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What can I adjust with zero/span potentiometers?

Stray current in the measuring circuit causes signal distortion, which can be compensated easily with the ZERO potentiometer at the front of the isolation amplifier. Production tolerances of the shunt resistor can easily be corrected at the percent level using the SPAN-Poti, which means that, for example, an SPS obtains a correct measured value.

Is the shunt resistor installed in the isolation amplifier?

No, the shunt voltage is tapped directly on the shunt and directed to the input of the shunt isolation amplifier. The input areas of our shunt isolator are aligned with the commercial shunt voltages.

Strong currents to be measured are directed via shunt resistors in order to measure the drop in voltage there. The comparatively low voltage at the shunt is tapped directly on the shunt and directed to the input of the shunt isolation amplifier using the 4-pole technique (also known as Kelvin connections or Kelvin contacting).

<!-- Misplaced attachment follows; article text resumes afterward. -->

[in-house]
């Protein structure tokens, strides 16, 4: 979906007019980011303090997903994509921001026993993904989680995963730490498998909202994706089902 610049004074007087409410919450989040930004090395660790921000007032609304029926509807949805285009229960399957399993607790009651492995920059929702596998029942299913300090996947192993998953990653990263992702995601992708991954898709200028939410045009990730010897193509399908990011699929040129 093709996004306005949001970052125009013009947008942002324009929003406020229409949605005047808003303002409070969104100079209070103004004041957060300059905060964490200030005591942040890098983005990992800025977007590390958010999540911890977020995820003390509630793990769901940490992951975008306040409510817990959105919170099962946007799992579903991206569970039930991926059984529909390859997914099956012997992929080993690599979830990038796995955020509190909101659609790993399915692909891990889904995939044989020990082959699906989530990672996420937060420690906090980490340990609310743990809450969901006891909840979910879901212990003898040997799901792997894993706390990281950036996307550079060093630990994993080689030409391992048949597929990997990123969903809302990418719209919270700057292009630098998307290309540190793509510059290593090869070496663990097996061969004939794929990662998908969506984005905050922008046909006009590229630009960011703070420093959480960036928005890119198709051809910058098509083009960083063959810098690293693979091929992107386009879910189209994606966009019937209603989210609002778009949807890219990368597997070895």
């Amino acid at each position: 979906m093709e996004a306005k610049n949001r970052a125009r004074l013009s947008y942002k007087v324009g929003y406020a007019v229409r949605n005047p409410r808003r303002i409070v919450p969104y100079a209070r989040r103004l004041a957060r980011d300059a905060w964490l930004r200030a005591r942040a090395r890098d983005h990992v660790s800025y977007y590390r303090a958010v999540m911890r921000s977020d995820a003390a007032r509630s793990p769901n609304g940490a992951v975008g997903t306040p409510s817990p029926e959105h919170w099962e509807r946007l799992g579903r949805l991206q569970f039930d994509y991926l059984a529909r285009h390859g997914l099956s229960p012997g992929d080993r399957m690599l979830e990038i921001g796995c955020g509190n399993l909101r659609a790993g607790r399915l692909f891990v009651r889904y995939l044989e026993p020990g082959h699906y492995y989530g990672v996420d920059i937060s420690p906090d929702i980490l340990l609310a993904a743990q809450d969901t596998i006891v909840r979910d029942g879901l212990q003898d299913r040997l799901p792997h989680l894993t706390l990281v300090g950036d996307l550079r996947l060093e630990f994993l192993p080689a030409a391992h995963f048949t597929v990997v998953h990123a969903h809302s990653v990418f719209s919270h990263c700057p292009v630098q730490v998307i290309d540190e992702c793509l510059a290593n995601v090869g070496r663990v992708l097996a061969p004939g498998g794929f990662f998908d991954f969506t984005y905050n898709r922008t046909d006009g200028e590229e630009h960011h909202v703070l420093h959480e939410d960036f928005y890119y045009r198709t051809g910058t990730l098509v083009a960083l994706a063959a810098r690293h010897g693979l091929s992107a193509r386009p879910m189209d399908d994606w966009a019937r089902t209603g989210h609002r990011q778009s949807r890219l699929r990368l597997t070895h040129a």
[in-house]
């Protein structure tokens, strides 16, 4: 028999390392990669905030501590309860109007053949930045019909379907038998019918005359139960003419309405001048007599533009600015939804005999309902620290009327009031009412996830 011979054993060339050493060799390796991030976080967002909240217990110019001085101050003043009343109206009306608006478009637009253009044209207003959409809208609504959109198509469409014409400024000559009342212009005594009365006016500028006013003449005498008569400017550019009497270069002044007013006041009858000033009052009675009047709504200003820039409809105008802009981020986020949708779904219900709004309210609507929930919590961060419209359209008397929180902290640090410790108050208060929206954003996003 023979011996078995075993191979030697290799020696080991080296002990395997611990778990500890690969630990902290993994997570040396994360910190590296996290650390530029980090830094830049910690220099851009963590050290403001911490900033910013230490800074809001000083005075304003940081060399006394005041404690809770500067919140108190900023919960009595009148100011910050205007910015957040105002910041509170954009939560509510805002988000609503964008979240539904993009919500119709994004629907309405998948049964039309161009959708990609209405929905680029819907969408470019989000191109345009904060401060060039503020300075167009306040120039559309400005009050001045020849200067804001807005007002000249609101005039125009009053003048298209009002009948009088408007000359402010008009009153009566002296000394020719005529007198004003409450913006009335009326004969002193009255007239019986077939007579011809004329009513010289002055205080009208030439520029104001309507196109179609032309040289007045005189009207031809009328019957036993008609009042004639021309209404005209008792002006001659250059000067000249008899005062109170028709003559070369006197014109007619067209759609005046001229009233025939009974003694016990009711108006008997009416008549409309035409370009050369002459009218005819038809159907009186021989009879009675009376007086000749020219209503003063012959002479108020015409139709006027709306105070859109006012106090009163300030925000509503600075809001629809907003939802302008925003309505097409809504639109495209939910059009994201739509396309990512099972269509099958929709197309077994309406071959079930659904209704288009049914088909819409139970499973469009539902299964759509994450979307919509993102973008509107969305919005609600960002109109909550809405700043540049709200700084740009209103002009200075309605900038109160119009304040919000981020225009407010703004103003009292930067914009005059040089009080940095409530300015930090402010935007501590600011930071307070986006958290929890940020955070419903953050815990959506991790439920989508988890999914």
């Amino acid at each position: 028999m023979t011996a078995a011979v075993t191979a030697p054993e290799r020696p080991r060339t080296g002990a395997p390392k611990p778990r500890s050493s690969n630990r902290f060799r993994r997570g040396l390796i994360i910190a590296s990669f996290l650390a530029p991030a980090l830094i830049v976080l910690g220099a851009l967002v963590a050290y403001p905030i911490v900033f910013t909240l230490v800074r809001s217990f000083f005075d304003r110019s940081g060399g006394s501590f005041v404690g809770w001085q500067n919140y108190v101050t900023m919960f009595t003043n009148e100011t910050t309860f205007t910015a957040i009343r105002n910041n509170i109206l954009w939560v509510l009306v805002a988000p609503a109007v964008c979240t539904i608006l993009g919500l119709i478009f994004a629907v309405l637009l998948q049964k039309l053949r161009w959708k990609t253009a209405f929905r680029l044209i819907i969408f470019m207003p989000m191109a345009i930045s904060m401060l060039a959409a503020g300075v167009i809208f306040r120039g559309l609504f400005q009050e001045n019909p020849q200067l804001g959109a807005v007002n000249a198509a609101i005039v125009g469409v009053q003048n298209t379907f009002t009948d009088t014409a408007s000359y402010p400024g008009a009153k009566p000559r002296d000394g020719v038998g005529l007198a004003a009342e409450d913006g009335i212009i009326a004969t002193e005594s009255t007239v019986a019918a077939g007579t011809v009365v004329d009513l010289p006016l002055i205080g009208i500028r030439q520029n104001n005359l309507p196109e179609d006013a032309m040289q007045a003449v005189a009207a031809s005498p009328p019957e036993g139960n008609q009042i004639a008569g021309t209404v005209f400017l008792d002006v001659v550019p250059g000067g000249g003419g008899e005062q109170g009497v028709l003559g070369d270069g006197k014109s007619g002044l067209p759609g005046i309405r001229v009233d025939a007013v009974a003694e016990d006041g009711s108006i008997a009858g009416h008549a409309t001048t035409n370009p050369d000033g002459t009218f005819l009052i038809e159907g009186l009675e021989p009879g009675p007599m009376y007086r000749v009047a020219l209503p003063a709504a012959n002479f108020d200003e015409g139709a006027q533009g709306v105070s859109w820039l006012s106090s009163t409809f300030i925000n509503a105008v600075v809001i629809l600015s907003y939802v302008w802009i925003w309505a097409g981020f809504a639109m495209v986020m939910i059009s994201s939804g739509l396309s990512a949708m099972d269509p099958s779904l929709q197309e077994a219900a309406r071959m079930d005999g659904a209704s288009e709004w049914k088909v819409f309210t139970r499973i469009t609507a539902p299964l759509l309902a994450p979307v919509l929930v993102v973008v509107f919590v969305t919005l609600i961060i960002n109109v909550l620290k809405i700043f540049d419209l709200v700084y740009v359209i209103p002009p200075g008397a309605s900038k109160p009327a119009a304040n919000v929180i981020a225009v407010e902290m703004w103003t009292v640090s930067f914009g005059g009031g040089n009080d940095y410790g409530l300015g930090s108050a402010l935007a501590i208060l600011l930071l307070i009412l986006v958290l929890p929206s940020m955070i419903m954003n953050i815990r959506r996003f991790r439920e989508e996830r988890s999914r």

A shunt for measuring strong currents

Shunts are used to measure dc currents, especially in the case of high amperages. Voltage drops on the shunt proportionate to the current and is then connected to the input of a shunt isolation amplifier for further processing.

Shunts are typically manufactured in class 0.5 in compliance with DIN 43703 and are designed for rated currents in the range between 1 A and 15,000 A. The drop in voltage in the case of the rated current is stated to be 60 mV or 150 mV, depending on type.

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